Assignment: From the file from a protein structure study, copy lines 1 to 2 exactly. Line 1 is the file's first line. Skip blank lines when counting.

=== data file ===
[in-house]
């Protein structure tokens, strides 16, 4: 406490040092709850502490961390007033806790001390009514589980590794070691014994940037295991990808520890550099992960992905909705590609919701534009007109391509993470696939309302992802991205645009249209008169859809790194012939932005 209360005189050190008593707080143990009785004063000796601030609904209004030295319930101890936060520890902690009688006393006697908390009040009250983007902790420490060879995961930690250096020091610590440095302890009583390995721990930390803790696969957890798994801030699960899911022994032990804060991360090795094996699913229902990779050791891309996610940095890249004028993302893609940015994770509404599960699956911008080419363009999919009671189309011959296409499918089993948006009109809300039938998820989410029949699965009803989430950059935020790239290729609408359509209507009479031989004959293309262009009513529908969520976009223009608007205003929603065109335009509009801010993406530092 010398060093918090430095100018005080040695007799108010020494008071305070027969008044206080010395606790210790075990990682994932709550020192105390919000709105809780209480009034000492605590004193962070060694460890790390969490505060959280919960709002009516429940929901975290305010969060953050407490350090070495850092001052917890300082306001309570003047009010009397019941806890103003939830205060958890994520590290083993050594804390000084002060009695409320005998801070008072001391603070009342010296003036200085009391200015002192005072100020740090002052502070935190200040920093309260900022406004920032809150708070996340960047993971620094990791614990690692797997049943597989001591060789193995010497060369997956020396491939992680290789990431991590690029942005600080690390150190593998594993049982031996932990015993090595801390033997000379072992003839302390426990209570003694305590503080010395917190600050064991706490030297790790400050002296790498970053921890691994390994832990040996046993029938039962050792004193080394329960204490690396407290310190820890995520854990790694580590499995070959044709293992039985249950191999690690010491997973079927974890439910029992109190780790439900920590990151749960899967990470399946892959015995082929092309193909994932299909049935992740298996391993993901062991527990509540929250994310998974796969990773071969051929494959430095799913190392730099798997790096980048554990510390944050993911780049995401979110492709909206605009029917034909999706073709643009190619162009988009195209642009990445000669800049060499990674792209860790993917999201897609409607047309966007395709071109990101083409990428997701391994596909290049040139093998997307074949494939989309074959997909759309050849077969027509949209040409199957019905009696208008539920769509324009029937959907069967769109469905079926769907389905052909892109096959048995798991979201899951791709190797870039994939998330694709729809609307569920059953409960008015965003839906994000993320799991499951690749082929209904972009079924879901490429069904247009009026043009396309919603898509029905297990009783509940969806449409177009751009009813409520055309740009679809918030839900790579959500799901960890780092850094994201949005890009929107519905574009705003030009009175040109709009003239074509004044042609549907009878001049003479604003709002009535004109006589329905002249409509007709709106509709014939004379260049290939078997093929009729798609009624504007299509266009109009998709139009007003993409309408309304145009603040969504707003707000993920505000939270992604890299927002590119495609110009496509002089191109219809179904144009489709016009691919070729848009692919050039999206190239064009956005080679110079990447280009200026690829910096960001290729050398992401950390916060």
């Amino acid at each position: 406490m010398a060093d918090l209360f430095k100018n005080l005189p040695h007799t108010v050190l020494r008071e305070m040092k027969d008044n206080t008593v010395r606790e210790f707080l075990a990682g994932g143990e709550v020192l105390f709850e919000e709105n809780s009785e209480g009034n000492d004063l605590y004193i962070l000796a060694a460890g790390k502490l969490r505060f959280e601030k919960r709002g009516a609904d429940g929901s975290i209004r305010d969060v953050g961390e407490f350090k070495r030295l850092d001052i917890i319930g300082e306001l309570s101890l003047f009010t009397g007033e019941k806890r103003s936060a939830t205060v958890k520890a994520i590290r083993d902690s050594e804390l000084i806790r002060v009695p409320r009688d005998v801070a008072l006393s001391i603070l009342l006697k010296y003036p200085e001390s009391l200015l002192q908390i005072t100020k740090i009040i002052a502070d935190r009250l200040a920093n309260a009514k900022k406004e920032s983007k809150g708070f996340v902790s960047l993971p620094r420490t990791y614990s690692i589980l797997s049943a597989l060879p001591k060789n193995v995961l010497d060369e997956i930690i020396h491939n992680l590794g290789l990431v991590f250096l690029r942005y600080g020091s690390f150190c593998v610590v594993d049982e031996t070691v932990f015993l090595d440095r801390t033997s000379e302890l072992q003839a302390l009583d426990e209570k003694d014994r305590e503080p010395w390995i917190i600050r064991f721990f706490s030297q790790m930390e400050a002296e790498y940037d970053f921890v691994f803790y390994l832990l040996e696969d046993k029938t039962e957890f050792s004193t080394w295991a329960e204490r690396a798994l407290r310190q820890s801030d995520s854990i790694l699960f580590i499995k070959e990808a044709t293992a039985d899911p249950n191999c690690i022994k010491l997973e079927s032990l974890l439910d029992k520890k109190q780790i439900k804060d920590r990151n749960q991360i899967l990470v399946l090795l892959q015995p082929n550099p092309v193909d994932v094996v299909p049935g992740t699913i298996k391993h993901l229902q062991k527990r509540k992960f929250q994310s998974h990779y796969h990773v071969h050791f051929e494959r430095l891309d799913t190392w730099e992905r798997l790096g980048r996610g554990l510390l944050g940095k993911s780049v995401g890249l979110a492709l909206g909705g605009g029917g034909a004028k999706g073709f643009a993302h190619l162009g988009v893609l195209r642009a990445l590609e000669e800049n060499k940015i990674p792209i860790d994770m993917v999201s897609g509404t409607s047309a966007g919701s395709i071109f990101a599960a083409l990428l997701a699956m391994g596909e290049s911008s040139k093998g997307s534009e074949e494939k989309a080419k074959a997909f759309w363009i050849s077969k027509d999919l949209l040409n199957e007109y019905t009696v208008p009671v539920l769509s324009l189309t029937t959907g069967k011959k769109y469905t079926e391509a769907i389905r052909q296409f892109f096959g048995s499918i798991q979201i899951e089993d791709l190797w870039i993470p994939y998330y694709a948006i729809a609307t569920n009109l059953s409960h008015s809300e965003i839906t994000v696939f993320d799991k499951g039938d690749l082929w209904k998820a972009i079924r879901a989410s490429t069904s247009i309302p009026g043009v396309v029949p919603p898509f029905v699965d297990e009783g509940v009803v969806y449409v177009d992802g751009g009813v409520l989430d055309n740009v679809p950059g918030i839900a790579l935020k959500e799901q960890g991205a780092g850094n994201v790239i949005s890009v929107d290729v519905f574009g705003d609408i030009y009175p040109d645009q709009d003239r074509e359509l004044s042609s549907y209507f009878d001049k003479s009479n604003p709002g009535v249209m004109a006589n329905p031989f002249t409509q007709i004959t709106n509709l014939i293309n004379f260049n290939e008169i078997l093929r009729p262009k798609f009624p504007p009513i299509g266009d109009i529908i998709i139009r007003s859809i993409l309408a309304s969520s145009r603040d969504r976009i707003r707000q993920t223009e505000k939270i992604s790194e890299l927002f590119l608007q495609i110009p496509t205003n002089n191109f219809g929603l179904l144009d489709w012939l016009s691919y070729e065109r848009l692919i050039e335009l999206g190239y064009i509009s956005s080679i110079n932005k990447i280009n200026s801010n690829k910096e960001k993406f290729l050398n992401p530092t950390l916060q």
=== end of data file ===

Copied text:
[in-house]
């Protein structure tokens, strides 16, 4: 406490040092709850502490961390007033806790001390009514589980590794070691014994940037295991990808520890550099992960992905909705590609919701534009007109391509993470696939309302992802991205645009249209008169859809790194012939932005 209360005189050190008593707080143990009785004063000796601030609904209004030295319930101890936060520890902690009688006393006697908390009040009250983007902790420490060879995961930690250096020091610590440095302890009583390995721990930390803790696969957890798994801030699960899911022994032990804060991360090795094996699913229902990779050791891309996610940095890249004028993302893609940015994770509404599960699956911008080419363009999919009671189309011959296409499918089993948006009109809300039938998820989410029949699965009803989430950059935020790239290729609408359509209507009479031989004959293309262009009513529908969520976009223009608007205003929603065109335009509009801010993406530092 010398060093918090430095100018005080040695007799108010020494008071305070027969008044206080010395606790210790075990990682994932709550020192105390919000709105809780209480009034000492605590004193962070060694460890790390969490505060959280919960709002009516429940929901975290305010969060953050407490350090070495850092001052917890300082306001309570003047009010009397019941806890103003939830205060958890994520590290083993050594804390000084002060009695409320005998801070008072001391603070009342010296003036200085009391200015002192005072100020740090002052502070935190200040920093309260900022406004920032809150708070996340960047993971620094990791614990690692797997049943597989001591060789193995010497060369997956020396491939992680290789990431991590690029942005600080690390150190593998594993049982031996932990015993090595801390033997000379072992003839302390426990209570003694305590503080010395917190600050064991706490030297790790400050002296790498970053921890691994390994832990040996046993029938039962050792004193080394329960204490690396407290310190820890995520854990790694580590499995070959044709293992039985249950191999690690010491997973079927974890439910029992109190780790439900920590990151749960899967990470399946892959015995082929092309193909994932299909049935992740298996391993993901062991527990509540929250994310998974796969990773071969051929494959430095799913190392730099798997790096980048554990510390944050993911780049995401979110492709909206605009029917034909999706073709643009190619162009988009195209642009990445000669800049060499990674792209860790993917999201897609409607047309966007395709071109990101083409990428997701391994596909290049040139093998997307074949494939989309074959997909759309050849077969027509949209040409199957019905009696208008539920769509324009029937959907069967769109469905079926769907389905052909892109096959048995798991979201899951791709190797870039994939998330694709729809609307569920059953409960008015965003839906994000993320799991499951690749082929209904972009079924879901490429069904247009009026043009396309919603898509029905297990009783509940969806449409177009751009009813409520055309740009679809918030839900790579959500799901960890780092850094994201949005890009929107519905574009705003030009009175040109709009003239074509004044042609549907009878001049003479604003709002009535004109006589329905002249409509007709709106509709014939004379260049290939078997093929009729798609009624504007299509266009109009998709139009007003993409309408309304145009603040969504707003707000993920505000939270992604890299927002590119495609110009496509002089191109219809179904144009489709016009691919070729848009692919050039999206190239064009956005080679110079990447280009200026690829910096960001290729050398992401950390916060």